'Don doubleMaybe I’m being ‘Don quixotic. After all, they’re only entrances to buildings. Yet I have to confess to loving the arrangement here. The veteran (left) and the newcomer (right) eye each other with polite detachment, sharing the same name but hailing from very different backgrounds, straddling in just a few paces the Underground’s oldest of pasts and freshest of futures.

Stand in the middle and swivel. You rotate through 150 years of history. Old Man Farringdon shares an age almost as advanced as the network itself and wears its ancestry moderately well, including its brief rebranding in the 1920s as…

Hi, HolbornIts great-great-great-grandson, meanwhile, only has eyes on what’s to come: a career as one of London’s most intoxicating interchanges, where Thameslink meets Crossrail.

Farring-don. And on. And on.Exciting things are destined for the Farringdons. They’re on the way up, climbing the social ladder with a ferocity that would in other circumstances win them recurring fawning profiles in the Evening Standard. While the family retainer creeps towards a third century of patriarchal pride, its stylish new sibling looks set for a lifetime hosting ever-increasing armies of patrons.

Many many millions more people than now will pass through this area in decades to come, either above or below ground. Usage will rise, as will its profile and, hopefully, its sense of prestige. The only thing dropping will be the pantograph.

...and nothing else

Illuminating the pastThe tunnel through which the very first Underground train passed 150 years ago this week is, by and large, a dump.

There’s no reason for it not to be. It’s one and a half centuries old. Much of it is in complete darkness. It doesn’t need to look or feel especially reverent. It still does the job for which it was originally built, and that’s all that matters.

Where the tunnel lifts its skirts, as it were, is when it brushes up against the rest of the world. And it does this with the most style, but also the most dignity, at Baker Street.

Baker's treatThere’s something about these platforms that perspires history. Granted, a degree of it is down to contrivance. The place has been done up to show off its heritage. But there’s nothing wrong with illuminating the past, and Baker Street does it literally:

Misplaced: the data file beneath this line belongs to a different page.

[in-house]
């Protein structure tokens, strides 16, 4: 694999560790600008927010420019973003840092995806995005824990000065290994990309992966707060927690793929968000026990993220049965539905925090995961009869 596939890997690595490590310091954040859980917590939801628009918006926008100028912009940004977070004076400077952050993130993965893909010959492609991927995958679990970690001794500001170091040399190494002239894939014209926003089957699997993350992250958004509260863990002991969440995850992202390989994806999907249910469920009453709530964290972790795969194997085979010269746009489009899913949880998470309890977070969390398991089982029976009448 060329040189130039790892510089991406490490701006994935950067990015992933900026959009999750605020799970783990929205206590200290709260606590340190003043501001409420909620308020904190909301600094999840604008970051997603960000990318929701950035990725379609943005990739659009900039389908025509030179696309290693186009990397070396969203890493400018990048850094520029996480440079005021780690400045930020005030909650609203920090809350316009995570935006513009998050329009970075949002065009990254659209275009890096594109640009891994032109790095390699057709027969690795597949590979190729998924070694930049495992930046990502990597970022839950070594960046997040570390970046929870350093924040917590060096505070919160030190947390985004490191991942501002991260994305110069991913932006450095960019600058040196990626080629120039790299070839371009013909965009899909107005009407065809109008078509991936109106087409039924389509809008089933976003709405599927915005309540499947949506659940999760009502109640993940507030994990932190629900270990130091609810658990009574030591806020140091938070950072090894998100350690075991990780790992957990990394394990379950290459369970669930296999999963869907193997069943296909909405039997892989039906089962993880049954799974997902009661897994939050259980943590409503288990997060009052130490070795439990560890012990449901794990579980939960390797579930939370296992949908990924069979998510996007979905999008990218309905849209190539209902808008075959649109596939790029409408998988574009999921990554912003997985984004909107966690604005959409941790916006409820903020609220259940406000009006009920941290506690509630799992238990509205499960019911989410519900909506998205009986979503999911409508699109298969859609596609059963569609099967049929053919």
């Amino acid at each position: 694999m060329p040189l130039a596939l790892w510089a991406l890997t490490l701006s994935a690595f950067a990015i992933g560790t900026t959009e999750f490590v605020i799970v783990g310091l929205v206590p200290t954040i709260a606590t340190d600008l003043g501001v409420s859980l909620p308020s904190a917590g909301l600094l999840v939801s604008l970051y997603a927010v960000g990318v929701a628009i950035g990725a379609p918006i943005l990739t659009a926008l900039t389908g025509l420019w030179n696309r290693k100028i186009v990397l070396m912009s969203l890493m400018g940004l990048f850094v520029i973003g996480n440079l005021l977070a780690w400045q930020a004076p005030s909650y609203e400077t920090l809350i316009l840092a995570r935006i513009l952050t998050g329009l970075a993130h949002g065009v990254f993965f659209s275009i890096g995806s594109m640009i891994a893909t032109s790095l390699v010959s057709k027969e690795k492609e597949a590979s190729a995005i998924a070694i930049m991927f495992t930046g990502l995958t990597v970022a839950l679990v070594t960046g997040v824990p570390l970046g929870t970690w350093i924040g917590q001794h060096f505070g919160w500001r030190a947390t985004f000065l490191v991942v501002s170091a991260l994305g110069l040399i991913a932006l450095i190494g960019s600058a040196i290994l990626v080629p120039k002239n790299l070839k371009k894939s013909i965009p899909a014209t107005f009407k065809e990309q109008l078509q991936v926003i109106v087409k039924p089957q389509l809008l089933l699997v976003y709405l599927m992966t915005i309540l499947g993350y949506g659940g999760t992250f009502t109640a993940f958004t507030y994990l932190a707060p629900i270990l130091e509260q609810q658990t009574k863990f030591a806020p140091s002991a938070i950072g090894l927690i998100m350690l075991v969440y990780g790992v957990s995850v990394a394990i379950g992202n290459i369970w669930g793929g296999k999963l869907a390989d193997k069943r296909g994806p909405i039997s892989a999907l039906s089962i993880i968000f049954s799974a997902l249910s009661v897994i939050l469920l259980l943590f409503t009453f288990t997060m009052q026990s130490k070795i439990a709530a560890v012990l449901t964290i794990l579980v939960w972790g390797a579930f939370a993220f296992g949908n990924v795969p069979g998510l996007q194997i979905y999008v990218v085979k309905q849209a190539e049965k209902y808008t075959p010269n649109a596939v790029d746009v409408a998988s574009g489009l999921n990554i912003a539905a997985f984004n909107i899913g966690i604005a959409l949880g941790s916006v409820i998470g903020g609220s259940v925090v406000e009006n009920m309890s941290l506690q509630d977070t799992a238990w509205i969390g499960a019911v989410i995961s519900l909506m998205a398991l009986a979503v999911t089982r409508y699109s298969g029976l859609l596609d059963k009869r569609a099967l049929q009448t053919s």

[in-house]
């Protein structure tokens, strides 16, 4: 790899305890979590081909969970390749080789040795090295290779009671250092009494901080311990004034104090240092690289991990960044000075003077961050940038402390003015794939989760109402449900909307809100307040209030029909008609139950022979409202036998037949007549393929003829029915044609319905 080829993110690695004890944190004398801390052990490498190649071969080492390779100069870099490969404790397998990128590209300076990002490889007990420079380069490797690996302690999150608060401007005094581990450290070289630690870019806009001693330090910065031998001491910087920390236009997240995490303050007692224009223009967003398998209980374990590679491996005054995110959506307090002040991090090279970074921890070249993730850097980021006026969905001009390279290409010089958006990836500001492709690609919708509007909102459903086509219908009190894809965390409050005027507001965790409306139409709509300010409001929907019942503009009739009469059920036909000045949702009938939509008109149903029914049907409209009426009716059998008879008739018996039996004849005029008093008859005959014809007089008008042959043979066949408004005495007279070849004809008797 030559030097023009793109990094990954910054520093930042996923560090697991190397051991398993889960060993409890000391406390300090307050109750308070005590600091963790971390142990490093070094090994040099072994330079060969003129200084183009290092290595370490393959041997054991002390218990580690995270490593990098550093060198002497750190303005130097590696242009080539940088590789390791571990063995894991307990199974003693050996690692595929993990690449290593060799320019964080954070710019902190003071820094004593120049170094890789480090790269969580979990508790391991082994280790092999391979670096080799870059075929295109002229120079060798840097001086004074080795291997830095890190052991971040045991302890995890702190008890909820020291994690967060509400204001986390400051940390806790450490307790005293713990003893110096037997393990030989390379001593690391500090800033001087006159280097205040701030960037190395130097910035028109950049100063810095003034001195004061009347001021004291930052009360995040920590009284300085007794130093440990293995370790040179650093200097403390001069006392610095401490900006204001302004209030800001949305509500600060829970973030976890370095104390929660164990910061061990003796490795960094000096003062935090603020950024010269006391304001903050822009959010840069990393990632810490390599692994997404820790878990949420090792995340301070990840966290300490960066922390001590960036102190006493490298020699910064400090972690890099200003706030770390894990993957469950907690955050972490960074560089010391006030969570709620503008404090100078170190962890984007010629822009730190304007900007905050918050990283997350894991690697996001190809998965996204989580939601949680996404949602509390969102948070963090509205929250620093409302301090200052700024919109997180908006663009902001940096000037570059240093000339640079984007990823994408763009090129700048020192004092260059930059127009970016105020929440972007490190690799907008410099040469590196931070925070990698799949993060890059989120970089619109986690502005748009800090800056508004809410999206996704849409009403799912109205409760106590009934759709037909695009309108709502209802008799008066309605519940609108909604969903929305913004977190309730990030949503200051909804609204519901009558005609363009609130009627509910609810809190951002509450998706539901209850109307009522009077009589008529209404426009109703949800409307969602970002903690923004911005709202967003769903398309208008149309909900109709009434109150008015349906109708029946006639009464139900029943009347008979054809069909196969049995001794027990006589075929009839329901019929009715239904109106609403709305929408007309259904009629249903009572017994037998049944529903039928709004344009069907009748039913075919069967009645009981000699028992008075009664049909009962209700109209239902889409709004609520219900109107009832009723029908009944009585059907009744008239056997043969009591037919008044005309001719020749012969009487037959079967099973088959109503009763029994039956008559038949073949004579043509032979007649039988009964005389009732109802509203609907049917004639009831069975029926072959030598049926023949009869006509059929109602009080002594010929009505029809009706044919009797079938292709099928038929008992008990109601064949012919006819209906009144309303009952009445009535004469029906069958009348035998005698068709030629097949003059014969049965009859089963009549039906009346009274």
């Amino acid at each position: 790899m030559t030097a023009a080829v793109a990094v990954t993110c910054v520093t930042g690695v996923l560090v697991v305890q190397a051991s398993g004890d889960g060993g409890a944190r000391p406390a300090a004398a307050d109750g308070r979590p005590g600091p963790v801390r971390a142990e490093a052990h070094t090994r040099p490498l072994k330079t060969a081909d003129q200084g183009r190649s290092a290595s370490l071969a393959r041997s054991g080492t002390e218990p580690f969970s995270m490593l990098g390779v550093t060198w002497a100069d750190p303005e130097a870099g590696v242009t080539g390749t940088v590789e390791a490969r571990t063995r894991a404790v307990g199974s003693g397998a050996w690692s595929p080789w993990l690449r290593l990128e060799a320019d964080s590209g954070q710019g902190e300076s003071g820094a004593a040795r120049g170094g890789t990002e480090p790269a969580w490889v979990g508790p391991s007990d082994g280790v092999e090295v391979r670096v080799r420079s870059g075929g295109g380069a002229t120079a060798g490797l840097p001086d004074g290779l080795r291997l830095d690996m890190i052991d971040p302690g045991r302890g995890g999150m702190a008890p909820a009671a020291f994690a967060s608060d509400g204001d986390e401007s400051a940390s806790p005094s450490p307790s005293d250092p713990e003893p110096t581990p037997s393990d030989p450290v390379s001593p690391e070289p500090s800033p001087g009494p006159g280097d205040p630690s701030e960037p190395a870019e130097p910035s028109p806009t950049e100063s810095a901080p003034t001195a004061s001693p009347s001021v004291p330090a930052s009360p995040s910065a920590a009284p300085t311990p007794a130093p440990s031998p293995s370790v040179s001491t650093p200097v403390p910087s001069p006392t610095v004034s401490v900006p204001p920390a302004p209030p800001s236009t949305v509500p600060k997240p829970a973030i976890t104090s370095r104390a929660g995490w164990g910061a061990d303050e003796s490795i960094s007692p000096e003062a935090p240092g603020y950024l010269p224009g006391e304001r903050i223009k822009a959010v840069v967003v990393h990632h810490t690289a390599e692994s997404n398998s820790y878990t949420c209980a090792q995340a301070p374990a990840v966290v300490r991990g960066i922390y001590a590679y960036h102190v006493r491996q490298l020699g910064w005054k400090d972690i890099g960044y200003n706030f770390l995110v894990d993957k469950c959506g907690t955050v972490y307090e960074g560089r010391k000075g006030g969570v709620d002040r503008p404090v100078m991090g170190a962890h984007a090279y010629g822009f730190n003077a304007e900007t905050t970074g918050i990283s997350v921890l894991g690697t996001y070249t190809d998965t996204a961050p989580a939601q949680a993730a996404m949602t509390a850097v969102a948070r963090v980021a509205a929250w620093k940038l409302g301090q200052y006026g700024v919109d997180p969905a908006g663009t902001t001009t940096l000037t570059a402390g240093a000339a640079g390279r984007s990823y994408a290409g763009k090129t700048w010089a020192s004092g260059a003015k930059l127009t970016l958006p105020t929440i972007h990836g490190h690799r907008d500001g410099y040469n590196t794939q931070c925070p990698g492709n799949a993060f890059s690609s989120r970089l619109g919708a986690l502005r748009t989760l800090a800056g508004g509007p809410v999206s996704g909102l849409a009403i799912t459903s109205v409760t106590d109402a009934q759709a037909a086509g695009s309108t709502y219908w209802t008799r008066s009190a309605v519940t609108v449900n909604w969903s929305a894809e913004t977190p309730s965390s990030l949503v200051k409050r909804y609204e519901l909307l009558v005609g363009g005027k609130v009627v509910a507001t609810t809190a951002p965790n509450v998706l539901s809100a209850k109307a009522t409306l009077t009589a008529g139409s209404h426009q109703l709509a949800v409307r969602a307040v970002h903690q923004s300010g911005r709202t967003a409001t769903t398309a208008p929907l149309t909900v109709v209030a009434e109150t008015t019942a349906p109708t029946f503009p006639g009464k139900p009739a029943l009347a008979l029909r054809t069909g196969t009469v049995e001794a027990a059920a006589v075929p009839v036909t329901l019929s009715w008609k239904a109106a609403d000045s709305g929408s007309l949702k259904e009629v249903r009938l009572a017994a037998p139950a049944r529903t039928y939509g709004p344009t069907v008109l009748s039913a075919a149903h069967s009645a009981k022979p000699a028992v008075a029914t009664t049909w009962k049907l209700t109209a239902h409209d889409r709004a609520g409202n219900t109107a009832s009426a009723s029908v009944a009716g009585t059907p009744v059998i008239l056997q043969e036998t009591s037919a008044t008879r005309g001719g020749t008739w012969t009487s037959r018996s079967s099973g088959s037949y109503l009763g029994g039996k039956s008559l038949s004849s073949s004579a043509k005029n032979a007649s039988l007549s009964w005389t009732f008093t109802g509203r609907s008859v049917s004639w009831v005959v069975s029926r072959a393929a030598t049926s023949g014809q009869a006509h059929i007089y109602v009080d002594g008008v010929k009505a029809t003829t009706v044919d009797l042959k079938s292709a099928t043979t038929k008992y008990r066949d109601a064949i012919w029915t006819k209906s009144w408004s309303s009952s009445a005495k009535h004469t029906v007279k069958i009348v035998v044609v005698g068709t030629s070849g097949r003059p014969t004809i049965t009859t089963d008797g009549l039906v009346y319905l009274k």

A light, hereApart from stations on the Jubilee line extension, I’ve rarely come across examples of the Underground using artificial light with such precision and thought.

The care that has gone into the presentation of the original platforms at Baker Street is palpable. You feel like someone has, for once, grasped how architecture and artistry can rekindle each other in a constructive, forward-looking fashion.

This place could so easily have taken on the feel of a mausoleum. Antiquities could have been preserved out of duty rather than love. Instead the smell of Victoriana that sidles up your senses the moment you arrive on the platforms is comforting, even reassuring.

The eminence is infectious. I want to linger here, not pay my respects and move on.

To the end of the lineThe drawings and old maps and archive floor plans all help, of course. They sit in the illuminated alcoves, twinkling in the light, making the place feel even more like a living museum. I imagine, or at least I hope, they render the business of waiting for trains a little less tedious. Not that tedium is something I’d be quick to associate with Baker Street (although when I was there to take these photos, somebody was passing the time by doing the electric boogaloo – and rather well, as it happens).

These are only two of the 10 (count ’em) platforms at Baker Street, serving just two of the station’s five lines. But they are the oldest and also the finest. A bit of history gets under your fingernails every time you pass this way. Long may that continue.

150 years young